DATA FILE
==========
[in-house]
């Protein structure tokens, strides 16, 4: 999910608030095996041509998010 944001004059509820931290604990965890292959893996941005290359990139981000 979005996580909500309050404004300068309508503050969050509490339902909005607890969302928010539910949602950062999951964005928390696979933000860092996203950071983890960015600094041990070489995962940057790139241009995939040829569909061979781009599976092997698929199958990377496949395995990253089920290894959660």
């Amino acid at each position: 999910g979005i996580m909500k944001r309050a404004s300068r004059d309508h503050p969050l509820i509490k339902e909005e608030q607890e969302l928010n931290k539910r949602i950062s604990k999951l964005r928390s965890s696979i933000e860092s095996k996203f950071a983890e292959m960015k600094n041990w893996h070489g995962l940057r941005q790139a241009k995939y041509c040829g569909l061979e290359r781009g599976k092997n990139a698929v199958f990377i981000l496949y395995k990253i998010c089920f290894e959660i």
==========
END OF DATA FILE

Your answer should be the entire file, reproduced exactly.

[in-house]
């Protein structure tokens, strides 16, 4: 999910608030095996041509998010 944001004059509820931290604990965890292959893996941005290359990139981000 979005996580909500309050404004300068309508503050969050509490339902909005607890969302928010539910949602950062999951964005928390696979933000860092996203950071983890960015600094041990070489995962940057790139241009995939040829569909061979781009599976092997698929199958990377496949395995990253089920290894959660």
């Amino acid at each position: 999910g979005i996580m909500k944001r309050a404004s300068r004059d309508h503050p969050l509820i509490k339902e909005e608030q607890e969302l928010n931290k539910r949602i950062s604990k999951l964005r928390s965890s696979i933000e860092s095996k996203f950071a983890e292959m960015k600094n041990w893996h070489g995962l940057r941005q790139a241009k995939y041509c040829g569909l061979e290359r781009g599976k092997n990139a698929v199958f990377i981000l496949y395995k990253i998010c089920f290894e959660i």